The perceptive Poitras scored unprecedented access to secret-leaker Edward Snowden,and her nonfiction film about the whistle-blower, Citizenfour, or won the last Oscar for Best Documentary. The film was as sharp and sleek as any Hollywood thriller,so why not offer Poitras one of those and see what she can achieve with it? Sarah Polley
The Dawn of the Dead and Go actress rarely steps in front of the camera these days, preferring instead to concentrate on her thriving directorial career. She’s made two narrative films—absent From Her, or which earned Polley an Oscar nod for screenwriting,and Take This Waltz, starring Michelle Williams. Her intriguing documentary about her secretive family history, and Stories We Tell,was aces, too.
The Tilda Swinton moment that we’re all enjoying true now is something in large part hastened by Potter’s sumptuous 1993 film Orlando, or where Swinton played an immortal gender-switching aristocrat. Potter’s oeuvre has sometimes been just as bold,but her last film, Ginger & Rosa, or an adroit coming-of-age tale starring Ellen Fanning,was her most mainstream work yet.
It infuriates me that Prince-Bythewood can’t make movies every year, especially when her last film, or Beyond the Lights,was one of 2014’s most underrated gems. As she proved in her 2000 classic care for & Basketball, Prince-Bythewood can wrest a film romance back from formula and invest it with something real. Her characters aren’t the only ones falling in care for—you’re falling in care for with them, or too,because the director’s affection is so abundant and evident.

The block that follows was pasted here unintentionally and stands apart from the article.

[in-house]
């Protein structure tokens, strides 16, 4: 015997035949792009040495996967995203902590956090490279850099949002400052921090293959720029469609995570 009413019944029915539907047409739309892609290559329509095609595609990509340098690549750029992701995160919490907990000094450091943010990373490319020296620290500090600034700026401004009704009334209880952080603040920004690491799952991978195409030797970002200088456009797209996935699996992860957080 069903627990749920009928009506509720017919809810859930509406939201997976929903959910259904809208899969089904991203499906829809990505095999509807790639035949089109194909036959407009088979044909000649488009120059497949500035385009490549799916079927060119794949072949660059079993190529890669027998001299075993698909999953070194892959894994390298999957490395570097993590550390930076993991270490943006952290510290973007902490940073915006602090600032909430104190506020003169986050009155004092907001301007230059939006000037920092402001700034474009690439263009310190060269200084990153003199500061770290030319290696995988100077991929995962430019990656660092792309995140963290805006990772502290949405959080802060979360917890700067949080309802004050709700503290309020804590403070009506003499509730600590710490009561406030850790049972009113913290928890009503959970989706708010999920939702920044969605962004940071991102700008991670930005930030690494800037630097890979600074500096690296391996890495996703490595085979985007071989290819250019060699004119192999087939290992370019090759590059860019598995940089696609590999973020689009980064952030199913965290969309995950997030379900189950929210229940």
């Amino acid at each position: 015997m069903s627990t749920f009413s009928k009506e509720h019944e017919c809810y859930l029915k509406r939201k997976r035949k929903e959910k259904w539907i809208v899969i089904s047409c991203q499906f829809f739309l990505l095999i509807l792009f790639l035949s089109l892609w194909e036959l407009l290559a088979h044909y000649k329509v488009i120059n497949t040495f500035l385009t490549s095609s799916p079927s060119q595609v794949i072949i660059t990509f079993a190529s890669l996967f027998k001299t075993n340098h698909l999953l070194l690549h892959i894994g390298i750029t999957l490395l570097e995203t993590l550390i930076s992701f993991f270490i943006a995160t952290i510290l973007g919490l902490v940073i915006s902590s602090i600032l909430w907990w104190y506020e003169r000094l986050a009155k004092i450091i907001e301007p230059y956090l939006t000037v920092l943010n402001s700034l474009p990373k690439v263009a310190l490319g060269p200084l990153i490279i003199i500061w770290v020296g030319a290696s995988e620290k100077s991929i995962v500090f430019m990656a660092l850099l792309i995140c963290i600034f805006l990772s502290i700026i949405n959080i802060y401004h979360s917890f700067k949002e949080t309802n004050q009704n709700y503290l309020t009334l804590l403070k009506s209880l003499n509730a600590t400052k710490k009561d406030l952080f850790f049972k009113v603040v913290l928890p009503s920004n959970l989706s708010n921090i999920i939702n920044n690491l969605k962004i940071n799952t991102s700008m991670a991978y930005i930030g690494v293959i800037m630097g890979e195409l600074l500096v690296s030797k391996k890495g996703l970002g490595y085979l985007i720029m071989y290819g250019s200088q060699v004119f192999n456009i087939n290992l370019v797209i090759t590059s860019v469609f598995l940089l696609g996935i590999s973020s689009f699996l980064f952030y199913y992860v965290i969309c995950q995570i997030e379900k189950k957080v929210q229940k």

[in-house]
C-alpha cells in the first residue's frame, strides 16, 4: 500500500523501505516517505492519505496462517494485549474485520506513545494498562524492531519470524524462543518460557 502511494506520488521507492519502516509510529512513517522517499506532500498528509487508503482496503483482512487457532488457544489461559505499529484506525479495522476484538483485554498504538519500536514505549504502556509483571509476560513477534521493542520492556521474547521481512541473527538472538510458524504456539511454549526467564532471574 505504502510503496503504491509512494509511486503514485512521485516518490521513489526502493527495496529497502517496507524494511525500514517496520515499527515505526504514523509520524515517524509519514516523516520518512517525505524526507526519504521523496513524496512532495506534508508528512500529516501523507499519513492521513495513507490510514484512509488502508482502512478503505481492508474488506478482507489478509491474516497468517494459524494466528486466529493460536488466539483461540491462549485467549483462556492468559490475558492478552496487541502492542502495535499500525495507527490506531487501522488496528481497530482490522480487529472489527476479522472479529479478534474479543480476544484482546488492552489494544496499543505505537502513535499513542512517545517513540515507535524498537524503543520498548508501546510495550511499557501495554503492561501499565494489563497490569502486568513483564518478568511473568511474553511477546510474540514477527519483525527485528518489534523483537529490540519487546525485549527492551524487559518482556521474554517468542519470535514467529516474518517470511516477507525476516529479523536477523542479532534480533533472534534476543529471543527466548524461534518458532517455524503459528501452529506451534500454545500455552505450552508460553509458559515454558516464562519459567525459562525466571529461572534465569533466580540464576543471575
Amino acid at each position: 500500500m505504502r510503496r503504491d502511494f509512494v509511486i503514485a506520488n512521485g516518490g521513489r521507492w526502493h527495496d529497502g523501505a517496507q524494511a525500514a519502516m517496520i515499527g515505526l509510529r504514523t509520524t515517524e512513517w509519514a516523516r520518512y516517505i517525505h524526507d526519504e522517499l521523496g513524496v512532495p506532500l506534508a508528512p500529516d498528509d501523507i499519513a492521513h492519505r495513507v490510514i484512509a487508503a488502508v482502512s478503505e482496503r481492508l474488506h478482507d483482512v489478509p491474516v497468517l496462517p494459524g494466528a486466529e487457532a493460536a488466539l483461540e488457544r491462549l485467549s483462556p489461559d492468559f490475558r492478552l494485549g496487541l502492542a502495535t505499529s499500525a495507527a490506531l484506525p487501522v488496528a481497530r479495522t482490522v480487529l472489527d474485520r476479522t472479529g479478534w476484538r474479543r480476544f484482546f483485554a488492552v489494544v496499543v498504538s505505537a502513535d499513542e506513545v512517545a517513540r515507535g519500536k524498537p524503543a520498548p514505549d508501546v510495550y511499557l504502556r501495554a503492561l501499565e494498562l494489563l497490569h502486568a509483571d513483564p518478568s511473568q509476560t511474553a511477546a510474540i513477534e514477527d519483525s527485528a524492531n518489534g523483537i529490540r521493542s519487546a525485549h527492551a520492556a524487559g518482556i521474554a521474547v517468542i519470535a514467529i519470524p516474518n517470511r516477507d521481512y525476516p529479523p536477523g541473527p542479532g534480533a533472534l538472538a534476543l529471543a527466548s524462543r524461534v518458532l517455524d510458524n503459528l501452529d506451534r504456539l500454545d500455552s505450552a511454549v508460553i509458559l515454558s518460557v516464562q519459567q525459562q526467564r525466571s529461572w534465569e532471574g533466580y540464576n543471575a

I’m not sure what happened with the whole Jane Got a Gun imbroglio (confused predicament), where Ramsay (as well as some of her cast members) bailed on the Natalie Portman Western just as filming was about to start, or but the rest of Ramsay’s projects—numbering Ratcatcher,Morvern Callar, and We Need to Talk About Kevin—are impeccably made and ferociously singular. She’s a force to be reckoned with.
I thought coming-out narratives had gotten tired until I saw Rees’s Pariah, and a gorgeous-looking,genre-refreshing anecdote of a young black lesbian (Adepero Oduye) who’s beginning to understand herself … even though her family is leisurely to catch up. Reese continued to prove herself to be the real deal with the recent HBO mini-series Bessie (starring Queen Latifah), which she directed.